Diver Records a Swimming Scallop and It’s the Coolest Thing Anyone Will See Today

Scuba diving and freediving allow us to see a different world than we are used to. Jules Casey, also known as @onebreathdiver on Instagram, is an award-winning Australian photographer who shares some cool things she sees in the deep blue waters she dives in. She shared an amazing video of a scallop swimming on Sunday, June 2nd and it's crazy to see!

The video starts with three scallops lying on the ocean floor. One scallop suddenly jumps up and starts swimming through the water. The scallop continues on, opening and closing its shell to help propel it through the water. The other two do the same, one at a time, both settling near the first one.

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I had no idea that scallops swam! The sight was also a surprise to Jules who said in a comment, "Tick Tick Boom...Swimming Scallops...who knew?!" @lifeontheflorida coast admitted, "I watched this video like 100 times...it’s so cute!!" and Jules responded, "They are pretty adorable!" @bye_bye_baby1234 had my favorite comment, "Now this was so fun. I belly laughed. How adorable! Nature is so beautiful and extremely interesting. Thank you for sharing that." I couldn't agree more!

Related: Diver’s Game of ‘Hide and Seek’ With Humpback Whale Is Giving People Anxiety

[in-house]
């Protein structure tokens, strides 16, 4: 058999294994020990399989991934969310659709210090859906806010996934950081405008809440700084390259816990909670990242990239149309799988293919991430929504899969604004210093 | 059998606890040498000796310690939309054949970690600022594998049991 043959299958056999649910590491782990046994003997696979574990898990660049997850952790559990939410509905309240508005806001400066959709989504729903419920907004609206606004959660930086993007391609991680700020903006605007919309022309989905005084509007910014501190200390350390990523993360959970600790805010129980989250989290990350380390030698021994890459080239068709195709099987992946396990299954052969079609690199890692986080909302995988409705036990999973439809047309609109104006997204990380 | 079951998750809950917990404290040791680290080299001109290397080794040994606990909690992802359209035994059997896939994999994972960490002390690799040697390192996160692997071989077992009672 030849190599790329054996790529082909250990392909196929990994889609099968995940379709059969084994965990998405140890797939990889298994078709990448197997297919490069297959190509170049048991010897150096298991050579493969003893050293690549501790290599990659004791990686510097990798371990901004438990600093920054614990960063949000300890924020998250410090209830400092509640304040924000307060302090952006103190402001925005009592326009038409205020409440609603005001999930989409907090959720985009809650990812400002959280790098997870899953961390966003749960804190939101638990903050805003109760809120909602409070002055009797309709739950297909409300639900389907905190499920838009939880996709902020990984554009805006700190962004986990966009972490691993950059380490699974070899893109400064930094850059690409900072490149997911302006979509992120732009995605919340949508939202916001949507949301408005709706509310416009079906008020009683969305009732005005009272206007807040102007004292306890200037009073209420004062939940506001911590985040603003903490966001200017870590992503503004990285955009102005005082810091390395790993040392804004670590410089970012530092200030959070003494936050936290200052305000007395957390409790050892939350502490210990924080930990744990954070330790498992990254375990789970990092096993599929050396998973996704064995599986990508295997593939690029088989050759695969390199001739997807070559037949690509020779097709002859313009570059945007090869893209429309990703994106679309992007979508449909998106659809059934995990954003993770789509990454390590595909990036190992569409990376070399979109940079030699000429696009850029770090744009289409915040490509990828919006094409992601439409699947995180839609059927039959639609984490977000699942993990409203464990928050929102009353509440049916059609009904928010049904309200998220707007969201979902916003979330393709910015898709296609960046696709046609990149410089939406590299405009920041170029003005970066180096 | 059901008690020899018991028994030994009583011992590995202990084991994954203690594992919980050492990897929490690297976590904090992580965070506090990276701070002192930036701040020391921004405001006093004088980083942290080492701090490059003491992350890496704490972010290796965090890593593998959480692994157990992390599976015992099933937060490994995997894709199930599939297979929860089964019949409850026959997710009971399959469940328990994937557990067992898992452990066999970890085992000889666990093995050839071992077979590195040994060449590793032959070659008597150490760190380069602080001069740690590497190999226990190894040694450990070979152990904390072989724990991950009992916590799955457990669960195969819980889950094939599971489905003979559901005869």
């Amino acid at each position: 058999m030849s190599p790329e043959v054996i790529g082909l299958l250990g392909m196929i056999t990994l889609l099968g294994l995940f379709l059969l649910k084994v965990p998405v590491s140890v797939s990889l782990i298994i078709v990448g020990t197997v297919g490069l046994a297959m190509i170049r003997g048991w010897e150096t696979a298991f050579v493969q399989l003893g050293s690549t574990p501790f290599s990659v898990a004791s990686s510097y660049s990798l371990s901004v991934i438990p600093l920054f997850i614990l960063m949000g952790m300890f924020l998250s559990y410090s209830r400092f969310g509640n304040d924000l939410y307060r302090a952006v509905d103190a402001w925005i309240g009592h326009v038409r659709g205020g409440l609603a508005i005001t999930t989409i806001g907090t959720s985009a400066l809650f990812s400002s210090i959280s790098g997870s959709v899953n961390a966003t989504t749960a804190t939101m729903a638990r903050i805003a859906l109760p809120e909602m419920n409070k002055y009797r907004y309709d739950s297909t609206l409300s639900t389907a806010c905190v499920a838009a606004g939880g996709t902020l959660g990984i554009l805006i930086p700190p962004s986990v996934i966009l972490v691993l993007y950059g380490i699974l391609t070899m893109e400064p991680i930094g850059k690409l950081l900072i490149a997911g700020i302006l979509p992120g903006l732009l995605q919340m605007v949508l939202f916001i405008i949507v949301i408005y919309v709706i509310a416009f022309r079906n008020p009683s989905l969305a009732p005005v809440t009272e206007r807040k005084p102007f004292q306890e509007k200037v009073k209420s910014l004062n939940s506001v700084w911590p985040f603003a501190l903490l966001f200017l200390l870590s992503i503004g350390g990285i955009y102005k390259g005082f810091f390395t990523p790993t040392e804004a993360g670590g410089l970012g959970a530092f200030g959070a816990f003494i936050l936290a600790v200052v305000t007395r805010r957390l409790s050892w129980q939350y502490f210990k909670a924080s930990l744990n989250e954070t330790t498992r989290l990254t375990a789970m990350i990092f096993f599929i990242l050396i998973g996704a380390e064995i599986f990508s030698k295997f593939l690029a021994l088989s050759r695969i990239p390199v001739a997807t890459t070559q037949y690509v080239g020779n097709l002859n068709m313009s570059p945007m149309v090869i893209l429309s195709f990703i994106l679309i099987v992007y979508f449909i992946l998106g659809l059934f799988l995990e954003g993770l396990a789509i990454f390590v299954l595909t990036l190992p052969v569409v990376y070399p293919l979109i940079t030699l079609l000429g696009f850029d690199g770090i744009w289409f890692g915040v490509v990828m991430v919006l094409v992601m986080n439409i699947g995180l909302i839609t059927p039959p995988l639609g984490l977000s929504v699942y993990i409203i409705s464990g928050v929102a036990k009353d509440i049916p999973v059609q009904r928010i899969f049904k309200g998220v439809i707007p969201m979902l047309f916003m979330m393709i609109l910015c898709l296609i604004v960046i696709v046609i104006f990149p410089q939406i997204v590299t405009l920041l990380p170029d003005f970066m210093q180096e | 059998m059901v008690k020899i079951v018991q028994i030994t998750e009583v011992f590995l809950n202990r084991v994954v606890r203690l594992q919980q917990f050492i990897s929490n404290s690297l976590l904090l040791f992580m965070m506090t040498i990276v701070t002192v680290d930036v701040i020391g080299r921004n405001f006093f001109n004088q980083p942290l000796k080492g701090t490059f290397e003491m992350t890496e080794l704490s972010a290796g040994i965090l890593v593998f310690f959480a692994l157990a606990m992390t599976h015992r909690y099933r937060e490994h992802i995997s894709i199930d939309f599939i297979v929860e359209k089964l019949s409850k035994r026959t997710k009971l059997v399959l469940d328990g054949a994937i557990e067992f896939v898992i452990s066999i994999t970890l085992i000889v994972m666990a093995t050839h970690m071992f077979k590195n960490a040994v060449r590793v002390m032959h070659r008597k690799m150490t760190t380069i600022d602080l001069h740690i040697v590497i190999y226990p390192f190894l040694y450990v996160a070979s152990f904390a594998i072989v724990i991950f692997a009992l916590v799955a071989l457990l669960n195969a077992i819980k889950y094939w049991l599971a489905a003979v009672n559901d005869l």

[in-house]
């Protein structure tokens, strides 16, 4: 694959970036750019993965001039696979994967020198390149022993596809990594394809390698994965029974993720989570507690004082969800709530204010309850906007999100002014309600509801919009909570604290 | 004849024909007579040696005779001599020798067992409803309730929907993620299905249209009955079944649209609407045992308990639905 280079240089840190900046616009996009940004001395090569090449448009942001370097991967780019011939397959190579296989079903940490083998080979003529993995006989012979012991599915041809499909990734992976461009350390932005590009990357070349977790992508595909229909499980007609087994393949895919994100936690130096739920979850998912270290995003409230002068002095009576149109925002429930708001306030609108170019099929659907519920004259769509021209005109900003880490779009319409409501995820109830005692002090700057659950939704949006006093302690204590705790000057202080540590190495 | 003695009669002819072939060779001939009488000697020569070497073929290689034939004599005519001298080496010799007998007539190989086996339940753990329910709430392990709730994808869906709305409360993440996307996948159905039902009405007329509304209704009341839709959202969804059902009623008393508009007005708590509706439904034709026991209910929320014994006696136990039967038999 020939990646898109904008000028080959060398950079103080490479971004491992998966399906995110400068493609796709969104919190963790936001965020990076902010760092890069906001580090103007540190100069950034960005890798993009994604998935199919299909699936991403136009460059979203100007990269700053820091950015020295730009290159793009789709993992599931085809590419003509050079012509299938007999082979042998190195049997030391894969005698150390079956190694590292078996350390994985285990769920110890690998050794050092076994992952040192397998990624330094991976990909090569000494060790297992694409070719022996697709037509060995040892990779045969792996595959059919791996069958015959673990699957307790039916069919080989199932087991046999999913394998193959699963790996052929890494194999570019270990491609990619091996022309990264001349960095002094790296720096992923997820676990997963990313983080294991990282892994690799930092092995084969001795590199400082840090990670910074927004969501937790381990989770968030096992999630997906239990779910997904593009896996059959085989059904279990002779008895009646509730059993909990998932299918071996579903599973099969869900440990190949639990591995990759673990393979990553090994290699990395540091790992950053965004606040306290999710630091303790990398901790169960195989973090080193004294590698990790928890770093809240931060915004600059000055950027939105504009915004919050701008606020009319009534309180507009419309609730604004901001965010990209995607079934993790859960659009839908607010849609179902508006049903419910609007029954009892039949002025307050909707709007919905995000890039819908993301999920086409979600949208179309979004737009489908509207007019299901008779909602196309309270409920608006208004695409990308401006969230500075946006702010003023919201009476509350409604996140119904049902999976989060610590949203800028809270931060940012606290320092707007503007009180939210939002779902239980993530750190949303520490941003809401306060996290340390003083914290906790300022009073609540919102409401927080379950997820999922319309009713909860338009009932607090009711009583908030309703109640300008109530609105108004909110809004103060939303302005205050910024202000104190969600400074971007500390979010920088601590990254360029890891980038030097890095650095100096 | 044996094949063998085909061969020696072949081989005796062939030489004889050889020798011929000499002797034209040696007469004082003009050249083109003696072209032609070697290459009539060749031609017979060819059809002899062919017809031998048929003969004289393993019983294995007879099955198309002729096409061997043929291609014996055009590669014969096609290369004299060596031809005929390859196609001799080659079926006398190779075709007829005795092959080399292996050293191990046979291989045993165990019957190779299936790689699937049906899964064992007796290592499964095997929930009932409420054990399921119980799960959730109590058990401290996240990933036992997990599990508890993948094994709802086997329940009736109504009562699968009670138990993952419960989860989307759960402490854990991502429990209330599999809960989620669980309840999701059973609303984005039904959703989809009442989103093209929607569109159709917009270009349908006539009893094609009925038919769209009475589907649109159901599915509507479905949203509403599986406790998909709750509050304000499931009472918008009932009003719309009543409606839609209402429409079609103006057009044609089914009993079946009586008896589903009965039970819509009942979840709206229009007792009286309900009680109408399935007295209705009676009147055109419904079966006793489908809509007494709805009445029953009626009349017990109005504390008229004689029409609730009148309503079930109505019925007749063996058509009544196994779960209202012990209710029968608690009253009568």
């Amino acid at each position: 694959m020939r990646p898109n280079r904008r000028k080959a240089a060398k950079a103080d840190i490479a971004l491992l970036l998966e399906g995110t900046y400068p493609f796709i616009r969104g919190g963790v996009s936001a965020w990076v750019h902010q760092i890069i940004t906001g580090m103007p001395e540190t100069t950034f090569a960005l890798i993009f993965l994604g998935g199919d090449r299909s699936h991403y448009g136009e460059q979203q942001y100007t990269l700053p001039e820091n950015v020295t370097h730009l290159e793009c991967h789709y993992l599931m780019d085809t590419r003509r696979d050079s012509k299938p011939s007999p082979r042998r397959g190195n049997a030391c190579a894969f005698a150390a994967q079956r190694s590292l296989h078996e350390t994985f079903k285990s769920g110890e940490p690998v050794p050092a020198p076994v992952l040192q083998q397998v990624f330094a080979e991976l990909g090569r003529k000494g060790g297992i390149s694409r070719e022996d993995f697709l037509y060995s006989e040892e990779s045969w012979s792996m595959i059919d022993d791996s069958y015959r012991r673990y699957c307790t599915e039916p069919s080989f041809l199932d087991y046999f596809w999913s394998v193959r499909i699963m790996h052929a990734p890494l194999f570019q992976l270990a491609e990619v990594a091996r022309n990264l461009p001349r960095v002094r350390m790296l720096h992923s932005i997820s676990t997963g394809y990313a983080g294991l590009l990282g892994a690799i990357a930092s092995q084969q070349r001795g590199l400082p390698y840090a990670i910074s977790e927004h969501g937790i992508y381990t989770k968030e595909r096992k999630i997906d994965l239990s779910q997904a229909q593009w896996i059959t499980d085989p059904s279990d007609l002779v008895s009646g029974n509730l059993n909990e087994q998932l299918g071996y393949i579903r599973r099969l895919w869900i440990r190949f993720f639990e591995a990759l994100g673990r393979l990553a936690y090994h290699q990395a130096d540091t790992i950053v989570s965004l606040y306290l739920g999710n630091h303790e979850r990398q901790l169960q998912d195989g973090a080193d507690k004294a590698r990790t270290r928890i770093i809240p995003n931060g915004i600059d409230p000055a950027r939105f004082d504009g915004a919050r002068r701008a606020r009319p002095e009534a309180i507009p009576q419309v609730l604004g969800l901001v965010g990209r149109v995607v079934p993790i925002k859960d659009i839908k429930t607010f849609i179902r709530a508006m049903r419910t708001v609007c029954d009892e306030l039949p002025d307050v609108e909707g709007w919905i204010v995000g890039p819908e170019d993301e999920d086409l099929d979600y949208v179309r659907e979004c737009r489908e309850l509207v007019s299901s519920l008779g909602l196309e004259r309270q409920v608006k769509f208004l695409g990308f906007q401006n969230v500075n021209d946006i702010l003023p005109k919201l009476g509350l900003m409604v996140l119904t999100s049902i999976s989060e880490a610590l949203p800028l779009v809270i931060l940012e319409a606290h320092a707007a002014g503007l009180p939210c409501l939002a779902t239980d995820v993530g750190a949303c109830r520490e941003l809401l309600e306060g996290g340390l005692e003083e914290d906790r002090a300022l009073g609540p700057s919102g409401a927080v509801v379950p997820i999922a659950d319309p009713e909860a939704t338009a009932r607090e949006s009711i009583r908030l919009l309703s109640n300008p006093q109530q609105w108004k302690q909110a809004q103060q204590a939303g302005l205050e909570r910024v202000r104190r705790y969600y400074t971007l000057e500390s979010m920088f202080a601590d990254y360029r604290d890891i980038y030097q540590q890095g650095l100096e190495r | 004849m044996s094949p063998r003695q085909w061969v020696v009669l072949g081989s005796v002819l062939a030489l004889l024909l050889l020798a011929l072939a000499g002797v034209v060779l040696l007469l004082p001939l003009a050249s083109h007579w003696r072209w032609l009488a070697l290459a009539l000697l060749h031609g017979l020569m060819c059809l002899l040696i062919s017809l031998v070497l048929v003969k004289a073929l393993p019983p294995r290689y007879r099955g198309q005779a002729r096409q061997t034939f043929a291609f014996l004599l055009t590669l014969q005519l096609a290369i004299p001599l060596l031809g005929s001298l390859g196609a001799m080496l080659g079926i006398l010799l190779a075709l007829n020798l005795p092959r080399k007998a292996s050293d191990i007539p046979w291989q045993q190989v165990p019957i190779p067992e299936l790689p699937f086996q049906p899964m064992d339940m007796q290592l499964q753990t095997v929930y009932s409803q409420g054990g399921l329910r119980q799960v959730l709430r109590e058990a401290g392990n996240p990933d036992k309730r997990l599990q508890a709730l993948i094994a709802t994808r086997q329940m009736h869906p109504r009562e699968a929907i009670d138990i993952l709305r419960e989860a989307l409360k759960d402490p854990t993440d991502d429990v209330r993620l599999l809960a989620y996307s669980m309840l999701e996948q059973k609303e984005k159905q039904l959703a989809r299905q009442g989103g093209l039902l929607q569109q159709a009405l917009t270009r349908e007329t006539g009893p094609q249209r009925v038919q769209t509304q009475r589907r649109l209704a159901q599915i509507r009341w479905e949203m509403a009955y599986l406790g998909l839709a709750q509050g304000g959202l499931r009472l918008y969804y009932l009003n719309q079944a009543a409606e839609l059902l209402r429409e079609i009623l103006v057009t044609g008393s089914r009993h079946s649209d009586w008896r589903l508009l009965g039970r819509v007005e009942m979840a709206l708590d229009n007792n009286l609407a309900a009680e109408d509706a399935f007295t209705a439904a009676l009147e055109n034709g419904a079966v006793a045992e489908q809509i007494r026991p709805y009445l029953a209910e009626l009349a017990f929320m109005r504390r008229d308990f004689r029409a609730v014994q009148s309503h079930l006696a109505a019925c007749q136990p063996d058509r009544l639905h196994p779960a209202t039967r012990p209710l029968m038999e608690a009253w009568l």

Facts About Swimming Scallops

I guess I thought that scallops were like clams and mussels, just attaching themselves to rocks and hanging on. I was wrong! Turns out they are the only bivalve mollusk that actually does swim.

Ocean Conservatory explains more, "Sea scallops can swim by quickly opening and closing their shells, allowing them to escape from predators. They also open their shells to filter plankton out of the seawater for food—the tiny organisms get caught in the scallop’s mucus, then tiny hairs called cilia move the food towards the mouth." Here's an interesting fact: unlike their relatives like oysters and clams, scallops cannot close their shells all the way due to the way their shells work.

Female sea scallops can produce hundreds of millions of eggs in one year! They have so many babies because most of them won't make it to adulthood. Scallops reproduce through spawning; the males and females both release eggs and sperm into a water column where they combine. They then attach to sea grass along the ocean's floor.

Scallops have a lot of eyes, but they don't have the greatest vision. They have approximately 50 bright blue eyes along the edge of their shells, and while their eyes can detect movement and light, they don’t provide detailed vision.

Did you know that you can tell how old a scallop is? Each ring on a scallop's shell represents one year of growth. If you are ever diving and come across one, you can count the rings to determine how old it is. Who knew that scallops were so cool!

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